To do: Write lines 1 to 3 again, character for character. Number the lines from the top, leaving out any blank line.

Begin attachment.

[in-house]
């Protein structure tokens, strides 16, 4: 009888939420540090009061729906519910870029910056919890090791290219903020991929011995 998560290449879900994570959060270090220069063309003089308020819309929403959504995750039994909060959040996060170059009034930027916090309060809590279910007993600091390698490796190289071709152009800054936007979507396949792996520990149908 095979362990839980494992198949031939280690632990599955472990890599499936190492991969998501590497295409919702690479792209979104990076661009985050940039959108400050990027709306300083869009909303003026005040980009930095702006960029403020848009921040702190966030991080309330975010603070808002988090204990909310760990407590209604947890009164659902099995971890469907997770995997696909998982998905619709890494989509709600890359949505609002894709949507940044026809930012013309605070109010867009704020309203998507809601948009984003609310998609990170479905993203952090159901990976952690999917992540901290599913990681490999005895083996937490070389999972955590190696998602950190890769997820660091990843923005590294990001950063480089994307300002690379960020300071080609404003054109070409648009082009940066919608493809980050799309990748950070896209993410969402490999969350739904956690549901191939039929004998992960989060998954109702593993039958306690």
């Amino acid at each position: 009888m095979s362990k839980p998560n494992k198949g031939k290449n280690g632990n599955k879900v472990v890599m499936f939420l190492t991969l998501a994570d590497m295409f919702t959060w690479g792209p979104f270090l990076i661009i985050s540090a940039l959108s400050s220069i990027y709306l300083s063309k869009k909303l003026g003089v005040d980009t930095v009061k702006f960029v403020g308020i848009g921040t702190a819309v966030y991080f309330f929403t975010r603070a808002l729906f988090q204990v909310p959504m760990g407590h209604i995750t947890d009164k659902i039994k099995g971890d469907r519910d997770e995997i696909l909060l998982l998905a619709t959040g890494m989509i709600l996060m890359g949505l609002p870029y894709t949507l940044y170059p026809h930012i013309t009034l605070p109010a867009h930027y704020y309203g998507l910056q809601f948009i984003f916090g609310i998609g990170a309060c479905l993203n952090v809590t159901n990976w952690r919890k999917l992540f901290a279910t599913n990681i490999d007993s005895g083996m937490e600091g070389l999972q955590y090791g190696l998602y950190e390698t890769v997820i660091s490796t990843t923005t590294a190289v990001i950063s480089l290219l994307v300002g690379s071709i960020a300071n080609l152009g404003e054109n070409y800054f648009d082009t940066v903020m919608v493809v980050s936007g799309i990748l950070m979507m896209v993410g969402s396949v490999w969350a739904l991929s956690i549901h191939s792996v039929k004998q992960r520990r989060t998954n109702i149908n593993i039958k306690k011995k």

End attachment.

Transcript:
[in-house]
């Protein structure tokens, strides 16, 4: 009888939420540090009061729906519910870029910056919890090791290219903020991929011995 998560290449879900994570959060270090220069063309003089308020819309929403959504995750039994909060959040996060170059009034930027916090309060809590279910007993600091390698490796190289071709152009800054936007979507396949792996520990149908 095979362990839980494992198949031939280690632990599955472990890599499936190492991969998501590497295409919702690479792209979104990076661009985050940039959108400050990027709306300083869009909303003026005040980009930095702006960029403020848009921040702190966030991080309330975010603070808002988090204990909310760990407590209604947890009164659902099995971890469907997770995997696909998982998905619709890494989509709600890359949505609002894709949507940044026809930012013309605070109010867009704020309203998507809601948009984003609310998609990170479905993203952090159901990976952690999917992540901290599913990681490999005895083996937490070389999972955590190696998602950190890769997820660091990843923005590294990001950063480089994307300002690379960020300071080609404003054109070409648009082009940066919608493809980050799309990748950070896209993410969402490999969350739904956690549901191939039929004998992960989060998954109702593993039958306690």
């Amino acid at each position: 009888m095979s362990k839980p998560n494992k198949g031939k290449n280690g632990n599955k879900v472990v890599m499936f939420l190492t991969l998501a994570d590497m295409f919702t959060w690479g792209p979104f270090l990076i661009i985050s540090a940039l959108s400050s220069i990027y709306l300083s063309k869009k909303l003026g003089v005040d980009t930095v009061k702006f960029v403020g308020i848009g921040t702190a819309v966030y991080f309330f929403t975010r603070a808002l729906f988090q204990v909310p959504m760990g407590h209604i995750t947890d009164k659902i039994k099995g971890d469907r519910d997770e995997i696909l909060l998982l998905a619709t959040g890494m989509i709600l996060m890359g949505l609002p870029y894709t949507l940044y170059p026809h930012i013309t009034l605070p109010a867009h930027y704020y309203g998507l910056q809601f948009i984003f916090g609310i998609g990170a309060c479905l993203n952090v809590t159901n990976w952690r919890k999917l992540f901290a279910t599913n990681i490999d007993s005895g083996m937490e600091g070389l999972q955590y090791g190696l998602y950190e390698t890769v997820i660091s490796t990843t923005t590294a190289v990001i950063s480089l290219l994307v300002g690379s071709i960020a300071n080609l152009g404003e054109n070409y800054f648009d082009t940066v903020m919608v493809v980050s936007g799309i990748l950070m979507m896209v993410g969402s396949v490999w969350a739904l991929s956690i549901h191939s792996v039929k004998q992960r520990r989060t998954n109702i149908n593993i039958k306690k011995k």